"And honestly, I think it's an honor to play her in the French Open, because she's won more than once here, for sure. I'm going to, it's like a very big honor and challenge for me."

The 134th-ranked Osaka, who gave birth to daughter Shai last July 7th, had lost in the first round of her last three major appearances.

Contesting her 25th career Grand Slam today, Osaka took short, precise preparation steps to set up for her ferocious power in the opening set.

The former world No. 1 overpowered the Rabat quarterfinalist in the first set and in the first half of the final set. Osaka’s average serve speed of 108 mph was 13 miles-an-hour faster than Bronzetti’s average first-set speed.

Osaka ripped 31 winners—20 more than the Italian baseliner—but also scattered 45 unforced errors, which was 23 more than Bronzetti.

Nerves, a reluctance to finish points moving forward, a feisty Bronzetti and that unruly breeze kicking up dirt in the final stages of the match all conspired to test Osaka’s composure.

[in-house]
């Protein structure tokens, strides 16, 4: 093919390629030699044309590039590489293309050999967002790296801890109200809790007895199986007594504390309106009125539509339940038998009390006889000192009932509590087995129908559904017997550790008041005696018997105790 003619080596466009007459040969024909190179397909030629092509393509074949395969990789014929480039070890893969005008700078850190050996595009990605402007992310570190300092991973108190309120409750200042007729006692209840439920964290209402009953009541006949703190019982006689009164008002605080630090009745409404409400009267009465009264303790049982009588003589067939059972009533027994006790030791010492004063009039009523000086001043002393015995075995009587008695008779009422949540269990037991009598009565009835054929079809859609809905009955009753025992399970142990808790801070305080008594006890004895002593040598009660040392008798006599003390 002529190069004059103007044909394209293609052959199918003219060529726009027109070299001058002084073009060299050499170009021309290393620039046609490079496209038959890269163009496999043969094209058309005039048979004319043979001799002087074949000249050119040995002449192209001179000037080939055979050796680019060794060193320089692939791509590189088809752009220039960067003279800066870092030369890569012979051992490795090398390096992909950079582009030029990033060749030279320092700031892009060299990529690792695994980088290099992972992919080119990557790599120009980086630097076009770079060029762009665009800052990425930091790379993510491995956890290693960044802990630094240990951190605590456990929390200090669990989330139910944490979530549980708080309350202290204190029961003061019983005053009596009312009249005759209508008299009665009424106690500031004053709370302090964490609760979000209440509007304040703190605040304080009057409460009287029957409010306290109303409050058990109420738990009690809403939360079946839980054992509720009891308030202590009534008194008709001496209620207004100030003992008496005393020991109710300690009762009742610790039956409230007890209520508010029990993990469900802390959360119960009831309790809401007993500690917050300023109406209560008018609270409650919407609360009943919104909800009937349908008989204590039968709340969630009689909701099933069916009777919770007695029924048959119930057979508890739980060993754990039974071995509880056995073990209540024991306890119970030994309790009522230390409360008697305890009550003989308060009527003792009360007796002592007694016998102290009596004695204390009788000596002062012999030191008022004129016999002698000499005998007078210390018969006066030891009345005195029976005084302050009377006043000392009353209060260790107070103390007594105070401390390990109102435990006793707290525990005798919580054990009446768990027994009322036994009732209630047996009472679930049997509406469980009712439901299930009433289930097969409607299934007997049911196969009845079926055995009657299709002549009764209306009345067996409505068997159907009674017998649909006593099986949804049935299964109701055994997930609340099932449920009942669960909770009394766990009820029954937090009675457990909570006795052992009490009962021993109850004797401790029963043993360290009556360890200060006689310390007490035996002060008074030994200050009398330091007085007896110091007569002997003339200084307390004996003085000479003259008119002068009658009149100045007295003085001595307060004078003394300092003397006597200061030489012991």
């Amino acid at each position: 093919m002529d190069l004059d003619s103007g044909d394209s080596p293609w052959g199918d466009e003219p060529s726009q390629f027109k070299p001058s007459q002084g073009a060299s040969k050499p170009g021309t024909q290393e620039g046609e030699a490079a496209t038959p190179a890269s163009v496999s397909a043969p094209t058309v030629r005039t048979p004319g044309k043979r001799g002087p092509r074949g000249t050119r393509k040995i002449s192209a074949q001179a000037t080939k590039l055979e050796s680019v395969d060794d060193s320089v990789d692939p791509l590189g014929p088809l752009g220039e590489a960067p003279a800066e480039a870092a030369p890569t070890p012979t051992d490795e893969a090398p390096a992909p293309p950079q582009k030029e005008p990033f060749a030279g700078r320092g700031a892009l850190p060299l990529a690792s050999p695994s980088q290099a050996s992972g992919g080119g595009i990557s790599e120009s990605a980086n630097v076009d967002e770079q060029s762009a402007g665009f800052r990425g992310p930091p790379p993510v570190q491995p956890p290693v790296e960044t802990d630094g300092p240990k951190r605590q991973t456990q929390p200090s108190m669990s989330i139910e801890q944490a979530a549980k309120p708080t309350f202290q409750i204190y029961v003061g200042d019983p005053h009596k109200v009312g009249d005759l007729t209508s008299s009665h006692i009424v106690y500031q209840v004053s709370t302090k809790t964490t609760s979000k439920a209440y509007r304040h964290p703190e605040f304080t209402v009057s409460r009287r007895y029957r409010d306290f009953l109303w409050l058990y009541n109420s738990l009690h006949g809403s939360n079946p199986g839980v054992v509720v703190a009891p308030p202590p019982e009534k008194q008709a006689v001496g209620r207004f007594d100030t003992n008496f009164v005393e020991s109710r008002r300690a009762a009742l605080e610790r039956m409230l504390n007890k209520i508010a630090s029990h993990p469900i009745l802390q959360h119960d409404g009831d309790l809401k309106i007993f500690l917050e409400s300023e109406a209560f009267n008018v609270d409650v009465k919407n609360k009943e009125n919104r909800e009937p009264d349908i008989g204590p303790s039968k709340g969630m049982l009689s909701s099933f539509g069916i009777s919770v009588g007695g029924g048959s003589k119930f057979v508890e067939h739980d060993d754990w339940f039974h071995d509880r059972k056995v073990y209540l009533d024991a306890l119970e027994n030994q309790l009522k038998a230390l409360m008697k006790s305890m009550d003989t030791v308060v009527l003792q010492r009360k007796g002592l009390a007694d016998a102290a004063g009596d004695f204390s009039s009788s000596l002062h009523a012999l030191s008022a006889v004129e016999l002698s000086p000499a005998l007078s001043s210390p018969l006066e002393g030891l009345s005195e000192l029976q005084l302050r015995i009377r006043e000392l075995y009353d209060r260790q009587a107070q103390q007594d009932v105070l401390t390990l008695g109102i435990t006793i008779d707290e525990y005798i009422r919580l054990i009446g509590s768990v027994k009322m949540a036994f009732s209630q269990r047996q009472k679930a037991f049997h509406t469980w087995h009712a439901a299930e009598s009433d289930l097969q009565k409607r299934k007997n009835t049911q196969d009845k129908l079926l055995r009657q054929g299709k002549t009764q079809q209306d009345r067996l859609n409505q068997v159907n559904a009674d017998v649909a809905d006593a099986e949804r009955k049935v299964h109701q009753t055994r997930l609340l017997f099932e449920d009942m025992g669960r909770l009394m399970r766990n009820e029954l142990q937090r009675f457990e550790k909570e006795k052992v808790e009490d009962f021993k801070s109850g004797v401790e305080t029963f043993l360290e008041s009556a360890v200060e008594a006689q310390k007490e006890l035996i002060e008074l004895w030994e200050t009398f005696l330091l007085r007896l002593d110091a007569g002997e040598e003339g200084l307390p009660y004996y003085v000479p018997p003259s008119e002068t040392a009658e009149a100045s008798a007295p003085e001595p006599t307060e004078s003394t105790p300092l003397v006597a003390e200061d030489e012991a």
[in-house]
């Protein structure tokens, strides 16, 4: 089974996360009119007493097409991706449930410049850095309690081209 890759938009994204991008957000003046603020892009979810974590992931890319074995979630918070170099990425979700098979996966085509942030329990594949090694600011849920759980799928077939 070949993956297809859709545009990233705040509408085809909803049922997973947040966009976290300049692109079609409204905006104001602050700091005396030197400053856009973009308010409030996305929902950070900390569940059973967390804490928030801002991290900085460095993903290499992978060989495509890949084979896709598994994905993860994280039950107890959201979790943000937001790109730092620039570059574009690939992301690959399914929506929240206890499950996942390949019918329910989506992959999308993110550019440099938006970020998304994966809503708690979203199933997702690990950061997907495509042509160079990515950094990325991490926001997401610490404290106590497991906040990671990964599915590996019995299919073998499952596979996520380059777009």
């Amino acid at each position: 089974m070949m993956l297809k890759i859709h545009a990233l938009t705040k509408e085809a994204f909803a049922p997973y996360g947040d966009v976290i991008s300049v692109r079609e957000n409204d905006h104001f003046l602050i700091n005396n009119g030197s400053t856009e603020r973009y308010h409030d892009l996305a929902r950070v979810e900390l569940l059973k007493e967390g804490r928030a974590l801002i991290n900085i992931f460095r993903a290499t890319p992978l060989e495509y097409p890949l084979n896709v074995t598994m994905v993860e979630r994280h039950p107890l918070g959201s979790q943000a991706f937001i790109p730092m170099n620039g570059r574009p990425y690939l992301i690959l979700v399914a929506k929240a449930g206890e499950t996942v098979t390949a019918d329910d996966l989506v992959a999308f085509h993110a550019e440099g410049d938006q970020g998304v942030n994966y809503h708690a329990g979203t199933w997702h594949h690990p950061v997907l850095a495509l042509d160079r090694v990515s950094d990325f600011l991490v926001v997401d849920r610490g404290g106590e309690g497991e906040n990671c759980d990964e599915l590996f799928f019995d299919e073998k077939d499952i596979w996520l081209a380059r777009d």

Before this opener, Osaka conceded first-round jitters are a real nemesis.

“I think for me I always feel a lot more nervous during the first round of Slams, just because I want to do well so badly, and the first round is the first round,” Osaka said. “So you kind of almost feel like the tournament didn't even start and you're out if you lose.”

A free-flowing Osaka sped through five consecutive games looking comfortable and confident snatching a one-set lead.

Midway through the second set, Bronzetti was serving bigger and showing stubborn fight to turn the set around.

The 48th-ranked Italian saved a couple of break points climbing out of a 15-40 hole to hold for 4-3.

That hold energized the Italian, who was grunting louder and throwing some fist pumps toward her coach.

Serving at 4-5, Osaka faced her first break point, which was set point. Whipping the wide serve to open the court, Osaka slid a crosscourt forehand off the opposite sideline to save set point beautifully.

Undeterred, Bronzetti banged a return that rattled off the top of Osaka’s Yonex frame for a second set point. This time, Osaka scattered a forehand as Bronzetti broke for the first time to level at one set each after 66 minutes.

Through two sets Osaka hit 18 more winners—22 to 4—yet still had to confront third-set stress.